Last Updated Aug 10, 2011 9:52 PM EDT
It's a far cry from just two years ago, when analysts forecast a gold rush in the obesity market, with products estimated to make up to $10 billion a year in revenues. But there's still money to be made from obesity, as long as most people don't actually lose weight.
Here's the recent history:
- Allergan's Q2 2011 earnings revealed that sales of its Lap-Band gastric banding device declined again, by 7.5 percent to $54.5 million. The company blamed lack of government reimbursement and hefty copays with private insurance. The sales decline came despite a campaign by Allergan that threw money at doctors to get their endorsement of the product. Allergan previously discontinued the Easyband, a different gastric banding product.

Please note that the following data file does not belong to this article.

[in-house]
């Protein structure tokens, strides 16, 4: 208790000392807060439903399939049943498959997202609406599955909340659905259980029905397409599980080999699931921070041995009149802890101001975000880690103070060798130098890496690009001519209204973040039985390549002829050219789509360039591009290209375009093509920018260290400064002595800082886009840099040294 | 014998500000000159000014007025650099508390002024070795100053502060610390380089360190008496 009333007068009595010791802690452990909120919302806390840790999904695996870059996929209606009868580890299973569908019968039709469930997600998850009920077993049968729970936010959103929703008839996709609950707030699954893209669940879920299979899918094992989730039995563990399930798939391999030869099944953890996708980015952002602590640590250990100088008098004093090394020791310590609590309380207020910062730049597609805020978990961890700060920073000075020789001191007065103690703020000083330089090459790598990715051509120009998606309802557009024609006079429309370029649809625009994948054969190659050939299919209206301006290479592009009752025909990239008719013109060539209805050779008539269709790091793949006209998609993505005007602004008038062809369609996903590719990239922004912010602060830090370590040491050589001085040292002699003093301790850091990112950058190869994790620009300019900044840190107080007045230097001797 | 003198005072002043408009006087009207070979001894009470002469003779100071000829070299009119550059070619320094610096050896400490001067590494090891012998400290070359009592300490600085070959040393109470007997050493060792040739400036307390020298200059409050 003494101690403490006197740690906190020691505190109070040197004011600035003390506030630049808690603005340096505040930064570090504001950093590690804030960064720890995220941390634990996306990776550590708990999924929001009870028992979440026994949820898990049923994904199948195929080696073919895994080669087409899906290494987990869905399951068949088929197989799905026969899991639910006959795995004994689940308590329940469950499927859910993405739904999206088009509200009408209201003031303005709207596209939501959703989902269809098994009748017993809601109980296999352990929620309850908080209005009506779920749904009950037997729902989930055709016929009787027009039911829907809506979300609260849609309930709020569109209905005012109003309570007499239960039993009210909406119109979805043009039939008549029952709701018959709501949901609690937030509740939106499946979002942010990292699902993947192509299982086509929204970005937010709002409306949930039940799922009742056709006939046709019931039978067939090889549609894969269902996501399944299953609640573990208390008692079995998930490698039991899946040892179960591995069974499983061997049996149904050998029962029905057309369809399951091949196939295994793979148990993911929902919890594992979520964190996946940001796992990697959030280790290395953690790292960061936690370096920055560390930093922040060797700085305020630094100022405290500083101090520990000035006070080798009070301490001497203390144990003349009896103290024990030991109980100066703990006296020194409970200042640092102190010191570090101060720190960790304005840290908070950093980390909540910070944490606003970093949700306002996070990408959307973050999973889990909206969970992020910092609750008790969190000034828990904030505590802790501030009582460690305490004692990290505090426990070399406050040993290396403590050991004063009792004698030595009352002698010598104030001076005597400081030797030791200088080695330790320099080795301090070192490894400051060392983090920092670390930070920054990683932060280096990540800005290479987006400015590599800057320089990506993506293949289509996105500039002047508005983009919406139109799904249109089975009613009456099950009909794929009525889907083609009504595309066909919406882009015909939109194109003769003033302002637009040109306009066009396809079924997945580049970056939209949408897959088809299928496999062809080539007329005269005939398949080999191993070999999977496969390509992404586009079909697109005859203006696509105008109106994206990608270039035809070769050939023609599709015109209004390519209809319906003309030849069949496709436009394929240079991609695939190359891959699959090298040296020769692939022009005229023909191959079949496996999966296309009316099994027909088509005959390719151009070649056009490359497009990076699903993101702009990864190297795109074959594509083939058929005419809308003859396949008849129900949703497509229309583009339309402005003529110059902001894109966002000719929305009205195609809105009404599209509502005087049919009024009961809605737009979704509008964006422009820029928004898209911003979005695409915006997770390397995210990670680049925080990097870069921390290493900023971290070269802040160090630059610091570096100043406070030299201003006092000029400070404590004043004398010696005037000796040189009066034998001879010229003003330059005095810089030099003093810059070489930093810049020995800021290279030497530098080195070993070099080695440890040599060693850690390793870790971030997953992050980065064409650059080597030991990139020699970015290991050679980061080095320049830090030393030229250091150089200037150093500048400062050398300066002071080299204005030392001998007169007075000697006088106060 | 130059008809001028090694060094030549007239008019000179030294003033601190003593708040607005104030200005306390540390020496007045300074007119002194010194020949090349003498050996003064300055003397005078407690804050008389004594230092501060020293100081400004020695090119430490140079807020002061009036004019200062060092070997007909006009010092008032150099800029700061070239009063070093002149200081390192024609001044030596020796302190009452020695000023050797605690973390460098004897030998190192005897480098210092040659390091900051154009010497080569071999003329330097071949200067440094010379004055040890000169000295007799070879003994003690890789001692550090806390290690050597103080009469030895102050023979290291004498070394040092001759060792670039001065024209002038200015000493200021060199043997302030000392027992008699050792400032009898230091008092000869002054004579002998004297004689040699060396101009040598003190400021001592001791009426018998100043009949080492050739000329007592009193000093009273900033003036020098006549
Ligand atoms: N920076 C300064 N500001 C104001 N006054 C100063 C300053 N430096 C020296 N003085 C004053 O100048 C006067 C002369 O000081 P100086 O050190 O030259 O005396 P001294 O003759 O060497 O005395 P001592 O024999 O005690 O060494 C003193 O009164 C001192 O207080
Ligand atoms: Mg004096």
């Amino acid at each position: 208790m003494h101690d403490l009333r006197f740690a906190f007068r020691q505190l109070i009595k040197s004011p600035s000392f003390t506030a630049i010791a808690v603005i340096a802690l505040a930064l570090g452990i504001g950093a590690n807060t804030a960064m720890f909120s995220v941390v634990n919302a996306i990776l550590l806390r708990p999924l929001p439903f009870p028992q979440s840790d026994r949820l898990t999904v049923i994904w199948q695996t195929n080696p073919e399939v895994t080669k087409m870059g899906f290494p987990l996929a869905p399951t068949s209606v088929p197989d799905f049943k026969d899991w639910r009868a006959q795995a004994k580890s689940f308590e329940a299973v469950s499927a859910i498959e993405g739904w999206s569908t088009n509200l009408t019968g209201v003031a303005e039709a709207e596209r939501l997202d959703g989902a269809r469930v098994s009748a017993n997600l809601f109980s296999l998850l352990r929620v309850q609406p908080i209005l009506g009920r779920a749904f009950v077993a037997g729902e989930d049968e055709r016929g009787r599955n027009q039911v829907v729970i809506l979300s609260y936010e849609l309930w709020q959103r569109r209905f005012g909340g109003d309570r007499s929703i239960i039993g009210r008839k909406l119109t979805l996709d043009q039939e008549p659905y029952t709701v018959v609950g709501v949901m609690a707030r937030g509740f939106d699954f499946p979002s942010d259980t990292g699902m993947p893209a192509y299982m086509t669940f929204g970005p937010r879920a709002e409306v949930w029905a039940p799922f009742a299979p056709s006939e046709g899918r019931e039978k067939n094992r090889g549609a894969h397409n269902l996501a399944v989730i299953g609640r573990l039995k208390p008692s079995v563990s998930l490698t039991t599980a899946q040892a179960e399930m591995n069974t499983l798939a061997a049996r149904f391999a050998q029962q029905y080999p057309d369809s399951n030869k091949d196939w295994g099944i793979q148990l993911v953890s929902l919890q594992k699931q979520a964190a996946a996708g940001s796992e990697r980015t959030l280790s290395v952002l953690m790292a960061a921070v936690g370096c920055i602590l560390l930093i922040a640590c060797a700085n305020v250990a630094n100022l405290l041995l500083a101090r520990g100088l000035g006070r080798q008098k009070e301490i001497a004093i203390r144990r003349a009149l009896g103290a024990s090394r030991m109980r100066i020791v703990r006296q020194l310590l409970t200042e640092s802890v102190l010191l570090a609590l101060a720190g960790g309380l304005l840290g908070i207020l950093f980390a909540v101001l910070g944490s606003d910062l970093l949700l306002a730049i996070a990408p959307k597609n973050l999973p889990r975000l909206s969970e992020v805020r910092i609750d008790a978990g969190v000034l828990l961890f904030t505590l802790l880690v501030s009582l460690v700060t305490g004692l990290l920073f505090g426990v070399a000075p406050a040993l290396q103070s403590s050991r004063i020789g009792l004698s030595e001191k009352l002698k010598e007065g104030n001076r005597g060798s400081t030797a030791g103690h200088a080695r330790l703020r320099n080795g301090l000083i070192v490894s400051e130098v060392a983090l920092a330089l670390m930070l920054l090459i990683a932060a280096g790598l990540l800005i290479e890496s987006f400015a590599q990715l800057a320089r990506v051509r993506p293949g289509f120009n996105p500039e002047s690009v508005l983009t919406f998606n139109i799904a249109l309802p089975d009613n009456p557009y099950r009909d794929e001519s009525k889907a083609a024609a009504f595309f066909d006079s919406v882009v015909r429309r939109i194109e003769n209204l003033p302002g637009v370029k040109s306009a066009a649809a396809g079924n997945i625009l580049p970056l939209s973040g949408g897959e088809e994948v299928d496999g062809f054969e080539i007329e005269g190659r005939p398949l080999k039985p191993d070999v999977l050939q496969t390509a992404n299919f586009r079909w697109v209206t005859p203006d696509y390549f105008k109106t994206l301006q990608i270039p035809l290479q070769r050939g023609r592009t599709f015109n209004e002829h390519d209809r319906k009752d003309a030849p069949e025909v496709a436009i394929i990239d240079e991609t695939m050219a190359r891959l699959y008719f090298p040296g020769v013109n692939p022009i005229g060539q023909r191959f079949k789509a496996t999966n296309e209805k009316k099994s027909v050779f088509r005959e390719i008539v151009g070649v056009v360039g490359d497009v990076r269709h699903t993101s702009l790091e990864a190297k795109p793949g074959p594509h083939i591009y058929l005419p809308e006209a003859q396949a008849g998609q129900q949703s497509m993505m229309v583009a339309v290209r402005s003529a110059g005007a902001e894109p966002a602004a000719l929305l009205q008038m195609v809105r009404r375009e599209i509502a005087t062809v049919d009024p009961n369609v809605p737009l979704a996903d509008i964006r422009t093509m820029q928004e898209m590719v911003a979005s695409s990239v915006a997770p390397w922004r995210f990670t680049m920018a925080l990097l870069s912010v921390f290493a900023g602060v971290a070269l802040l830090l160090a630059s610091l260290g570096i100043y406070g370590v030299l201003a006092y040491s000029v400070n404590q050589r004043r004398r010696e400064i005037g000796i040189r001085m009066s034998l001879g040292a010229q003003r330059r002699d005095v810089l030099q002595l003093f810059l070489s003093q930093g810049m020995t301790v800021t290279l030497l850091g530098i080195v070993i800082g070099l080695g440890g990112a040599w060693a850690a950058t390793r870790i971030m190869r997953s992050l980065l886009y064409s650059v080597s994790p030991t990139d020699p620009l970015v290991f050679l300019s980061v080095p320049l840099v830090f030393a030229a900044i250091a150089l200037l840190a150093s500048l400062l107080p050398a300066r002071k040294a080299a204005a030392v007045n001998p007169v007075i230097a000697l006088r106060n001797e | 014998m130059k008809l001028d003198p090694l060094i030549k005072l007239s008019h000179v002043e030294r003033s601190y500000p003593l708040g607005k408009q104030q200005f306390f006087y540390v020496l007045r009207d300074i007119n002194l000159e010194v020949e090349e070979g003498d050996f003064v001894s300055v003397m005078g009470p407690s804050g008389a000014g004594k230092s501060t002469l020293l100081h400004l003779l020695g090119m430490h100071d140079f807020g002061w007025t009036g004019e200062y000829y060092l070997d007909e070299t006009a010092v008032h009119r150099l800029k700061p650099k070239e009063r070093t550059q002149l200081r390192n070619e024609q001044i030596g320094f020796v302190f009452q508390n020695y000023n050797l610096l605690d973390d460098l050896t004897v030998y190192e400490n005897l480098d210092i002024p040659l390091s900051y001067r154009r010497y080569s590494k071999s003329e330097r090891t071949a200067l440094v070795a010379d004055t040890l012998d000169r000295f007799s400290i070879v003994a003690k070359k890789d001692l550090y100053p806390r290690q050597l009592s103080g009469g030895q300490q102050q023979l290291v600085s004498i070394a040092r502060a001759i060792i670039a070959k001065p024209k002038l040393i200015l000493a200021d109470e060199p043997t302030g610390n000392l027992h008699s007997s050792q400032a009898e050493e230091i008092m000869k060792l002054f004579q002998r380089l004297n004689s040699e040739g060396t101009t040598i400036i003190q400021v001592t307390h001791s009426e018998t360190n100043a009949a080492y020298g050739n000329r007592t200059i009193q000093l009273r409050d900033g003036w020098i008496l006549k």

- Medicis, in its Q2, reported that its LipoSonix fat reduction business, acquired only in 2008, was now considered a discontinued business and the company was looking to sell it.
- Likewise, GSK is trying to sell Alli, the over-the-counter diet drug that works as long as you can live with its infamous smelly side effects. GSK poured millions into Alli, but the product never became a significant earner of revenues.
- And the FDA decided not to approve three new weight-loss pills from Arena (ARNA), Orexigen Therapeutics (OREX) and Vivus (VVUS).
There is much more money to be made in keeping America fat than there is in reducing its weight, a notion that ought to tantalize conspiracy theorists everywhere.
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